UN Special Rapporteur on Human Rights in Iran Javaid Rehman has expressed deep concern at the use of the death penalty in Iran, including against minors.
His report was brought up during the 74th session of the UN General Assembly, and is based on written reports and information from sources including non-government organizations, defenders of human rights, governments and media outlets.
He said the human rights situation in Iran is being exacerbated by a number of "distressing factors".
Rehman continued that the Iranians were impacted by the economic sanctions imposed by the US in Nov. 2018. Further, he added that restrictions on freedom of speech and the continuous patterns of violating the rights to life, freedom and fair trials have mounted.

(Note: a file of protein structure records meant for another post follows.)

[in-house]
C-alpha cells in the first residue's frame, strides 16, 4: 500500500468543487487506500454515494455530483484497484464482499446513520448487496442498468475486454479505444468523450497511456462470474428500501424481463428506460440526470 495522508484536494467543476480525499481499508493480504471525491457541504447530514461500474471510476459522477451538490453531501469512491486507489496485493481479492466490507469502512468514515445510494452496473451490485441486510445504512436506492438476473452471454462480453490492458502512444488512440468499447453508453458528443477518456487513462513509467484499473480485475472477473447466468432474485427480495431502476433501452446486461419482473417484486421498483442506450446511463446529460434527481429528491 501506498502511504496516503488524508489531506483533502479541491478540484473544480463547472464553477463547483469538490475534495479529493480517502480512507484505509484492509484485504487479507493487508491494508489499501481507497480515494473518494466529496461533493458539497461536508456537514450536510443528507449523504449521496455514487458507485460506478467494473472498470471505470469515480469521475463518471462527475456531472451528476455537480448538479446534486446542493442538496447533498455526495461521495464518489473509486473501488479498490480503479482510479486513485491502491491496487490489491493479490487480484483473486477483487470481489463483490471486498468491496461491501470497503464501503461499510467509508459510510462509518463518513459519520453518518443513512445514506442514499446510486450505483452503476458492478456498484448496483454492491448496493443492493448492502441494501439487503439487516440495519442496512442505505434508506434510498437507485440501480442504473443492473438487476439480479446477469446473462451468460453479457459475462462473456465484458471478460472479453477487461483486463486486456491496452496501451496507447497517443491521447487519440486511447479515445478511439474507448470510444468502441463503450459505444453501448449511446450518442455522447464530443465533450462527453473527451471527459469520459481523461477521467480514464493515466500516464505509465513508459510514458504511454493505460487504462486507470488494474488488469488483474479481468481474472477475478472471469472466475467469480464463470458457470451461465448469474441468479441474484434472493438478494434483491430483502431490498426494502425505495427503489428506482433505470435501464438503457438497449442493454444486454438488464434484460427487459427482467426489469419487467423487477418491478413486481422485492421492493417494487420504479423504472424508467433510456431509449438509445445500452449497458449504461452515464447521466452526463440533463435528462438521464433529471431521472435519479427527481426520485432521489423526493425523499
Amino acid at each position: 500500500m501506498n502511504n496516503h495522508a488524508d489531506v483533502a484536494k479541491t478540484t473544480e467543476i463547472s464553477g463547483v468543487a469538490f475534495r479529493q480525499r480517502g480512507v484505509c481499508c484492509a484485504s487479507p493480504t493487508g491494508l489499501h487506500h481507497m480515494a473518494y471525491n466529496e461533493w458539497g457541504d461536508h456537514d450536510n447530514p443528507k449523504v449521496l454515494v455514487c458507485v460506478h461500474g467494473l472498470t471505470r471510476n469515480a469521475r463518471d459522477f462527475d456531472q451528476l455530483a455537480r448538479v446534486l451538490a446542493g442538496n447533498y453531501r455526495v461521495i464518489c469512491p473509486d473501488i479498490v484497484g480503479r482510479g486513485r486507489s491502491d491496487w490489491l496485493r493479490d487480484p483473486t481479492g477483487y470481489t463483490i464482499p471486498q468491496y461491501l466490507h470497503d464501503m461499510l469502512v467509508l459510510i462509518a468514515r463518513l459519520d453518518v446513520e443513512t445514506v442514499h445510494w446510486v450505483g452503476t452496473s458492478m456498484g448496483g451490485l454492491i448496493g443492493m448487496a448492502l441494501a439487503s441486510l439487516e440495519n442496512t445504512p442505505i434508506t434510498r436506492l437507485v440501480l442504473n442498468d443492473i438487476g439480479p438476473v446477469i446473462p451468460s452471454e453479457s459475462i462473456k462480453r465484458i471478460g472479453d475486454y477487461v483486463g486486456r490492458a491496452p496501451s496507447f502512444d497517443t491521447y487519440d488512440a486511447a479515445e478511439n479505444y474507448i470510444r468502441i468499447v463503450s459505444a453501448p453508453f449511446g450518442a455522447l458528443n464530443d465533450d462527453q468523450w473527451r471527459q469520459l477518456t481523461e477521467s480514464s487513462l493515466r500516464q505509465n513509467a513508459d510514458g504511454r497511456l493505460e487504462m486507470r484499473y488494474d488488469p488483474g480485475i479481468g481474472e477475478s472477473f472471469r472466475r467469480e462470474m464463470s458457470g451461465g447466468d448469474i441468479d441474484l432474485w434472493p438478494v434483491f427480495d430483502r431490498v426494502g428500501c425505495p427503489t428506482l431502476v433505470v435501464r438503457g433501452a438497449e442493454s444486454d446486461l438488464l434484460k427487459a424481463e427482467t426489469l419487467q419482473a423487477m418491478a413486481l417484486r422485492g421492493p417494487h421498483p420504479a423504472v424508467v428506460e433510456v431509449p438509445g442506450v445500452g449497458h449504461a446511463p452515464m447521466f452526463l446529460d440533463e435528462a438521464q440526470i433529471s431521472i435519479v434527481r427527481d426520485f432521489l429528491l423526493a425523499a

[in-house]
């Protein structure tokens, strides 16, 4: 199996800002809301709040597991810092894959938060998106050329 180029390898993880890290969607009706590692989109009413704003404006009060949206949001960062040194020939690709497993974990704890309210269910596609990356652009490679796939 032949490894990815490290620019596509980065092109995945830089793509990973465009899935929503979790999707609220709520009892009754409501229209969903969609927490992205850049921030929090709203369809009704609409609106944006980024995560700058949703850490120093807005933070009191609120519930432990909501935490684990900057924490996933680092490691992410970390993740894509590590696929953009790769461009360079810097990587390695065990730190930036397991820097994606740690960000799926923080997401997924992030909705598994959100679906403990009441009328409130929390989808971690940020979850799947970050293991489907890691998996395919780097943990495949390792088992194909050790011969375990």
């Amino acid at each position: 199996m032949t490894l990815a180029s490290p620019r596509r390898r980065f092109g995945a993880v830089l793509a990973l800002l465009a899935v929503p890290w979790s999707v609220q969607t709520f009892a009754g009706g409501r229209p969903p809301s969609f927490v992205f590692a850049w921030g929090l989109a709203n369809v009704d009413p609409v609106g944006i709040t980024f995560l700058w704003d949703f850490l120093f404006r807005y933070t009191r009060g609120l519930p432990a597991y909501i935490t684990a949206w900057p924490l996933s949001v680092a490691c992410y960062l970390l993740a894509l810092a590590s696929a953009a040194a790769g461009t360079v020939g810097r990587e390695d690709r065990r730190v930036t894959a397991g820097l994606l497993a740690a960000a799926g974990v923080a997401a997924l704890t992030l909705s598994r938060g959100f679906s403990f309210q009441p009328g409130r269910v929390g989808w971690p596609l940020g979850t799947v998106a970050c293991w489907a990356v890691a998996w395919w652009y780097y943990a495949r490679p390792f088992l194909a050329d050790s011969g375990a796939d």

Rehman expressed deep concern at the overall use of the death penalty in Iran, saying its execution rate “remains one of the highest in the world” with at least 253 executions in 2018. Currently, there are 90 individuals on death row who were under 18 at the time of their offenses.
He also expressed concern at the arbitrary arrest, detention, ill-treatment, and denial of medical care for dual and foreign nationals.
Ethnic and religious minorities are disproportionately represented in Tehran’s executions on charges related to national security, and among its political prisoners, Rehman said.
“They are subject to arbitrary arrests and detention for their participation in a range of peaceful activities, such as advocacy for the use of minority languages, for organizing or taking part in peaceful protests and for affiliation with opposition parties,” he said.
"Over the past 40 years, the Bahais numbering an estimated 350,000, have suffered from the most egregious forms of repression, persecution and victimization," the UN expert added.